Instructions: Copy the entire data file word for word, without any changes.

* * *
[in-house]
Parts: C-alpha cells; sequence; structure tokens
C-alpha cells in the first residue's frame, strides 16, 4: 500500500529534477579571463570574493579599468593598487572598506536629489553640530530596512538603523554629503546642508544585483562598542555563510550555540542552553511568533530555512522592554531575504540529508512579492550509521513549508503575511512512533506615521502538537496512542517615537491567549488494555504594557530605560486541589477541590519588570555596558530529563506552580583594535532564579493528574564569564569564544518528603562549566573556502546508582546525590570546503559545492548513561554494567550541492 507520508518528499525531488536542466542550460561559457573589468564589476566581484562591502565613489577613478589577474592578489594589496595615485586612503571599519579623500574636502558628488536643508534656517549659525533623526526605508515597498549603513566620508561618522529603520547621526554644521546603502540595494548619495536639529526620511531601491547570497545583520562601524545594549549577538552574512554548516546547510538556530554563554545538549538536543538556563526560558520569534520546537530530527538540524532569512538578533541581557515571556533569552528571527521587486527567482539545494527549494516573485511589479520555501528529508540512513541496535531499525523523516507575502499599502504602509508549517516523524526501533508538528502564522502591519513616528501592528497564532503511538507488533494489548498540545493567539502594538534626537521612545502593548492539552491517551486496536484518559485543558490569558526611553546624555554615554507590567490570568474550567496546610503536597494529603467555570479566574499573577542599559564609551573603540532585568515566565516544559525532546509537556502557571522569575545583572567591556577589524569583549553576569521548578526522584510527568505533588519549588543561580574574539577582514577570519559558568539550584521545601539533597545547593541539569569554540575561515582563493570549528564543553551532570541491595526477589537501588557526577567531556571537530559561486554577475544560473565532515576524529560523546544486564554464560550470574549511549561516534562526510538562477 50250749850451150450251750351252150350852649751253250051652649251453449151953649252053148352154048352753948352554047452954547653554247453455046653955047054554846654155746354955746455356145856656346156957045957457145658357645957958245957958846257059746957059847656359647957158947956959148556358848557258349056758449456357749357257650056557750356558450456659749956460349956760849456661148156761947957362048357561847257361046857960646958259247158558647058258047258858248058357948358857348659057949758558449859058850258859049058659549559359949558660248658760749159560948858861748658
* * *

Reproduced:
[in-house]
Parts: C-alpha cells; sequence; structure tokens
C-alpha cells in the first residue's frame, strides 16, 4: 500500500529534477579571463570574493579599468593598487572598506536629489553640530530596512538603523554629503546642508544585483562598542555563510550555540542552553511568533530555512522592554531575504540529508512579492550509521513549508503575511512512533506615521502538537496512542517615537491567549488494555504594557530605560486541589477541590519588570555596558530529563506552580583594535532564579493528574564569564569564544518528603562549566573556502546508582546525590570546503559545492548513561554494567550541492 507520508518528499525531488536542466542550460561559457573589468564589476566581484562591502565613489577613478589577474592578489594589496595615485586612503571599519579623500574636502558628488536643508534656517549659525533623526526605508515597498549603513566620508561618522529603520547621526554644521546603502540595494548619495536639529526620511531601491547570497545583520562601524545594549549577538552574512554548516546547510538556530554563554545538549538536543538556563526560558520569534520546537530530527538540524532569512538578533541581557515571556533569552528571527521587486527567482539545494527549494516573485511589479520555501528529508540512513541496535531499525523523516507575502499599502504602509508549517516523524526501533508538528502564522502591519513616528501592528497564532503511538507488533494489548498540545493567539502594538534626537521612545502593548492539552491517551486496536484518559485543558490569558526611553546624555554615554507590567490570568474550567496546610503536597494529603467555570479566574499573577542599559564609551573603540532585568515566565516544559525532546509537556502557571522569575545583572567591556577589524569583549553576569521548578526522584510527568505533588519549588543561580574574539577582514577570519559558568539550584521545601539533597545547593541539569569554540575561515582563493570549528564543553551532570541491595526477589537501588557526577567531556571537530559561486554577475544560473565532515576524529560523546544486564554464560550470574549511549561516534562526510538562477 50250749850451150450251750351252150350852649751253250051652649251453449151953649252053148352154048352753948352554047452954547653554247453455046653955047054554846654155746354955746455356145856656346156957045957457145658357645957958245957958846257059746957059847656359647957158947956959148556358848557258349056758449456357749357257650056557750356558450456659749956460349956760849456661148156761947957362048357561847257361046857960646958259247158558647058258047258858248058357948358857348659057949758558449859058850258859049058659549559359949558660248658760749159560948858861748658